Introduction: WaterLevelAlarm - SRO2001
Before explaining to you the details of my realization I will tell you a little story;)
I live in the country and unfortunately I don't have a municipal sewage, so I have a on-site sanitation that works with a lift pump. Everything usually works well until the day I had a power outage for several days because of a storm...
Do you see where I'm going with this? No?
Well, without electricity the pump used to drain the water out of the pit no longer works!
And unfortunately for me I didn't think of it at that time... so the water level went up, up again and again until the well where the pump is almost full! This can damage the whole system (which is too expensive...)
So I had the idea of making an alarm to warn me when the water in the pump well reaches an abnormal level. So if there is a problem with the pump or if there is a power outage, the alarm will sound and I will be able to intervene immediately before any major damage.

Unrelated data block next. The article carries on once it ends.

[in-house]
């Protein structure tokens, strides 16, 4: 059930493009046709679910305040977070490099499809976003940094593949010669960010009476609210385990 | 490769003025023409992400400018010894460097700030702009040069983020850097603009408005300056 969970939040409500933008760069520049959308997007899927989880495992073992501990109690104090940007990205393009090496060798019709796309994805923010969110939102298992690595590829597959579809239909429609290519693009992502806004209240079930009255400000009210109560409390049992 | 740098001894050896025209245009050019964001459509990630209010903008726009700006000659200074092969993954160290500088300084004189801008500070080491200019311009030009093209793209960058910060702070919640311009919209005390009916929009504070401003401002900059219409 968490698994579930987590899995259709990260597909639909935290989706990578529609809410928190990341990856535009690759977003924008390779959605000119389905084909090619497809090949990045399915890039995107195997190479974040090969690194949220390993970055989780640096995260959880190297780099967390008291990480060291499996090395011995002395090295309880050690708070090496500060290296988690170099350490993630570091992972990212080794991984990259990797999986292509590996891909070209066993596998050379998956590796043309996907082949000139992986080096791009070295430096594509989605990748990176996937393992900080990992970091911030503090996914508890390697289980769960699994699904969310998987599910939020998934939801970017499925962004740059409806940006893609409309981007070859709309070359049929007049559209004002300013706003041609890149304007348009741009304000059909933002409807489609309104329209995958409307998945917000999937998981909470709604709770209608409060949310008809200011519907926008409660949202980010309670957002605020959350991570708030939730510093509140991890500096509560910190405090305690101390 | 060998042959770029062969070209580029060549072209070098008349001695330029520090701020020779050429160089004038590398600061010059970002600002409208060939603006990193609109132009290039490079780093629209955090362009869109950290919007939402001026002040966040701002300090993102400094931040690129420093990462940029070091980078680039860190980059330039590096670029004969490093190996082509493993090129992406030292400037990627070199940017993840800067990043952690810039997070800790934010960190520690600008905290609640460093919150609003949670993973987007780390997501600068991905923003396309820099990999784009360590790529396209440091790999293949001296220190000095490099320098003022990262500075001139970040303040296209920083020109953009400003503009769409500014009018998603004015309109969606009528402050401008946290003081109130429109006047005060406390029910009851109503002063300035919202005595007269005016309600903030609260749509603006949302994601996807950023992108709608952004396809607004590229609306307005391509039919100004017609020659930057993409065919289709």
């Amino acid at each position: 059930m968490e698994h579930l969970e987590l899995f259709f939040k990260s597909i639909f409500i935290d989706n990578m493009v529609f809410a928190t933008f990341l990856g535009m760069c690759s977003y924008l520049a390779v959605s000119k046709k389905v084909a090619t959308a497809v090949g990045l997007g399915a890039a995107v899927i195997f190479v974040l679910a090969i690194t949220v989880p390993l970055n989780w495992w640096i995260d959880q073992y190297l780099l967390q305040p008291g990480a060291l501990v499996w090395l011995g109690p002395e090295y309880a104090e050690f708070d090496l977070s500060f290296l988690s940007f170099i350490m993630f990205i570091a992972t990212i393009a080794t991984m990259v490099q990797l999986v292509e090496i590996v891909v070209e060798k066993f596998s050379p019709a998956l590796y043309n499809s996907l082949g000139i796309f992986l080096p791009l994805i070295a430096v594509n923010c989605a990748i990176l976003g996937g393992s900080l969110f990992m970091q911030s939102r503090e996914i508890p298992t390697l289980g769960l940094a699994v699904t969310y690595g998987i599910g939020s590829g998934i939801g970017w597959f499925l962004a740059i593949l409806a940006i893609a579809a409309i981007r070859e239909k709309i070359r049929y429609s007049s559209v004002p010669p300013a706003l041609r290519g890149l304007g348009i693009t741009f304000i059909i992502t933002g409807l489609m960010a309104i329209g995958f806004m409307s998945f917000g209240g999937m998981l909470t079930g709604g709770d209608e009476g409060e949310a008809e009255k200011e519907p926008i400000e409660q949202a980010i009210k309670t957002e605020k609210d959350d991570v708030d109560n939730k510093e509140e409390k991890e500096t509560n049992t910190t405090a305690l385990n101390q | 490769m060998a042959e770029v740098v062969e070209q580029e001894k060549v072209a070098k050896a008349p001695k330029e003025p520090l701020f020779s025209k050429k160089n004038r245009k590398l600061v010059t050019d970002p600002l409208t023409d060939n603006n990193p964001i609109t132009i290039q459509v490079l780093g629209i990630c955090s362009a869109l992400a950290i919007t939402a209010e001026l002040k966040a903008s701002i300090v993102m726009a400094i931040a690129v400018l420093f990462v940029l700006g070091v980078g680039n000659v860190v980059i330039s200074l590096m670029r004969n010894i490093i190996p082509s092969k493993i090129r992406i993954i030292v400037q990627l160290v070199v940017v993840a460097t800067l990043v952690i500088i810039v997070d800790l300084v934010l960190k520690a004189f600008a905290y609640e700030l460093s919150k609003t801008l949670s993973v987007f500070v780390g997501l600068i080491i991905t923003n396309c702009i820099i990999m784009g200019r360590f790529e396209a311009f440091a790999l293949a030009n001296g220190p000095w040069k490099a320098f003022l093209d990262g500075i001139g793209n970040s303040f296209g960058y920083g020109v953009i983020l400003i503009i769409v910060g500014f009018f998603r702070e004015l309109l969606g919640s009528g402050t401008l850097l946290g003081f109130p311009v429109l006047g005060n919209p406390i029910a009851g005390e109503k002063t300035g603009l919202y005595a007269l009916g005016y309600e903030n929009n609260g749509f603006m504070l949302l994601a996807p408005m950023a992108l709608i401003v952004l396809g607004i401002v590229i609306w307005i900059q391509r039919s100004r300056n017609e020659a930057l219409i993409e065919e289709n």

Here we go for explanations!
Step 1: Tools and Electronics Components
Electronics components :
- 1 Microchip PIC 12F675
- 2 momentary switch buttons
- 1 LED
- 1 buzzer
- 1 DC-DC boost module (because my buzzer requires 12V to be loud)
- 4 resistors (180 ohm ; 2 x 10K ohm ; 100K ohm)
- 1 detector (floater)
- 1 battery holder
- 1 PCB board
- 1 plastic box/case
- A programmer to inject the code into a Microchip 12F675 (e.g. PICkit 2)
- 4.5V mini power supply
I advise you to use Microchip MPLAB IDE (freeware) if you want to modify the code but you will also need the CCS Compiler (shareware). You can also use another compiler but you will need many changes in the program.
But I will provide you the. HEX file so that you can inject it directly into the microcontroller.
Step 2: Obligations
- The system must be energy self-sufficient to operate in the event of a power failure.
- The system must have an autonomy of at least 1 year (I do sanitation maintenance once a year).
- The alarm must be able to be heard from an average distance. (about 50 meters)
- The system must fit in a relatively small box